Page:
When Adam Argullin, ’00, tells people what he does for a living, they’re often surprised. Those who meet him out of uniform — at a concert where he’s playing drums, for example — would never guess that he's a police officer in Florence, Kentucky. In his early days at EKU, Argullin himself would have never guessed he’d end up in law enforcement; he had planned to earn a degree in music merchandising.
Surprisingly, his musical talent and unorthodox methods are exactly what has made Argullin successful. The lasting connections he has made with fifth-graders as drum-playing Officer Adam earned him D.A.R.E. Officer of the Year in 2015. His handmade marimba mallet business boasts customers such as the drummers for Kelly Clarkson, Jason Aldean and Florida Georgia Line.
He has addressed over 400,000 children and adults out of uniform through a “drum-infused, motivational anti-drug experience” called Stay Tuned. His accomplishments are proof that it takes all kinds.
“I’m not trying to build a better mousetrap,” he said. “I’m just trying a different kind of cheese.”
Argullin likely could not have picked two more dissimilar interests. The transition from taking music classes in the Foster Building to law enforcement training in Stratton came with quite a culture shock. “It’s like living in two worlds,” he said.
Studying music had seemed a natural choice for Argullin. He had been playing drums since age 5, landing his first paid gig at 11. Some of his best memories as a Colonel took place wrapping marimba mallets for his fledgling business in his private room in the old Martin Hall. At first, he was simply rewrapping damaged mallets on the cheap for his fellow percussionists — his first pair were wrapped in EKU maroon. But by that spring, Adam Argullin Mallets had taken on a life of its own, selling out its full inventory at the Kentucky Day of Percussion that the University hosted.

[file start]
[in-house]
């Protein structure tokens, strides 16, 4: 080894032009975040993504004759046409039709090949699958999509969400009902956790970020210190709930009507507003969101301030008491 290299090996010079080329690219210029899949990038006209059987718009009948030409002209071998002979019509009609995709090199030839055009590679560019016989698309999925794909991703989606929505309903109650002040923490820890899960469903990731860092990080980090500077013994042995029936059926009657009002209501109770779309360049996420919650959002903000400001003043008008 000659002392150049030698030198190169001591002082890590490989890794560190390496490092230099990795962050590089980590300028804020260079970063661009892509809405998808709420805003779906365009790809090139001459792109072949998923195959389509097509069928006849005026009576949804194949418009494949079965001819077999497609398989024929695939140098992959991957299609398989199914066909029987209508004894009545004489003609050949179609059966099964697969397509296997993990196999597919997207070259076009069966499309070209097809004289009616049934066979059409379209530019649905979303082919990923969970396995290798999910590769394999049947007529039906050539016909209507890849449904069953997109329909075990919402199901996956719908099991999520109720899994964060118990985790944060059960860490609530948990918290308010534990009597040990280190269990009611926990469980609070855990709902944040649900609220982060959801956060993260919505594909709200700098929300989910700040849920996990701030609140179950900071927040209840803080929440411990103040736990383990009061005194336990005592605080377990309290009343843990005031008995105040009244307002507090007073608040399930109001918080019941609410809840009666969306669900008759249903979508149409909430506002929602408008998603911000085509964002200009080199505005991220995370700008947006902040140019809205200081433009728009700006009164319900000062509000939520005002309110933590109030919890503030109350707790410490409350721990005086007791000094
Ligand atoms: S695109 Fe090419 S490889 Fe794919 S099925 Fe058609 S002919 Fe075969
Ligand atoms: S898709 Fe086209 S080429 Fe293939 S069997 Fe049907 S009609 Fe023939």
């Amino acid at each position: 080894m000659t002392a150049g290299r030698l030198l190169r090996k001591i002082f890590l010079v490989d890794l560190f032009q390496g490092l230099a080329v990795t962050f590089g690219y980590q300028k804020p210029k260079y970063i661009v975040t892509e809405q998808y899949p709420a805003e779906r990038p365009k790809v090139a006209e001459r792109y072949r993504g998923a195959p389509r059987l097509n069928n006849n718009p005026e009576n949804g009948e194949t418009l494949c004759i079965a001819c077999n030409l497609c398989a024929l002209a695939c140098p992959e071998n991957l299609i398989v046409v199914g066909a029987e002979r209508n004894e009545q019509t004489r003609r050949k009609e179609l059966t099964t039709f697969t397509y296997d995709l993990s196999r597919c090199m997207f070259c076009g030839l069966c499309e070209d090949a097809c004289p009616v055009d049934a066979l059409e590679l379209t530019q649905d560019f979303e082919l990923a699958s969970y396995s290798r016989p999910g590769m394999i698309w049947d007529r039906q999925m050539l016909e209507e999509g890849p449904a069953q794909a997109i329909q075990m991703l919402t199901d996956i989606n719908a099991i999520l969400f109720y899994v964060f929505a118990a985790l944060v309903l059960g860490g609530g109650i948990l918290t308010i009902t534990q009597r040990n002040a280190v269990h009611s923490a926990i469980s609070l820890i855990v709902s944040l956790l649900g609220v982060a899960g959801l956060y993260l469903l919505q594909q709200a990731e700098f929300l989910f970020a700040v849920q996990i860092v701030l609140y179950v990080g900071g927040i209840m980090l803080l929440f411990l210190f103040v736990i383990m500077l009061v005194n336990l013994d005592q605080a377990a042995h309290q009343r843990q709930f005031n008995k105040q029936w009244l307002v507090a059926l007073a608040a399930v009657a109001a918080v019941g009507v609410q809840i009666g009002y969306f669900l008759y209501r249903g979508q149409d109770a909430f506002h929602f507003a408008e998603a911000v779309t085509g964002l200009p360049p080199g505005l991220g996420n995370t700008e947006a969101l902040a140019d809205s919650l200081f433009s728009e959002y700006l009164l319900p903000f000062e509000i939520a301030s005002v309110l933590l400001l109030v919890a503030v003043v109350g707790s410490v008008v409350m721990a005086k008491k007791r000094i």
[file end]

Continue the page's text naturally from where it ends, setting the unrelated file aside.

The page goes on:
Near the beginning of his junior year, however, Argullin began to question his chosen path. Though his passion for music hadn’t waned, he craved a more stable lifestyle than a music career would afford. His first job at Guntown Mountain, a Wild West-themed park near his Cave City home, had sparked an interest in law enforcement, so he decided to give it a try.
“It was really a shot in the dark,” said Argullin.
Instead of forsaking one life over another, Argullin has gotten the best of both worlds. In addition to infusing music into his police work through programs such as D.A.R.E. and Stay Tuned, he still plays sub gigs as a drummer, and Adam Argullin Mallets is more lucrative than ever.
“The only person that's gonna prevent you from doing all the things that you want to do is yourself,” he said. “We talk ourselves out of more things than we talk ourselves into.”
To Argullin, both music and police work are about creating moments.
“What's cool about music is you have the opportunity to shape a moment in someone's life. The music that we're playing will spawn a memory,” he said. “Same with policing.”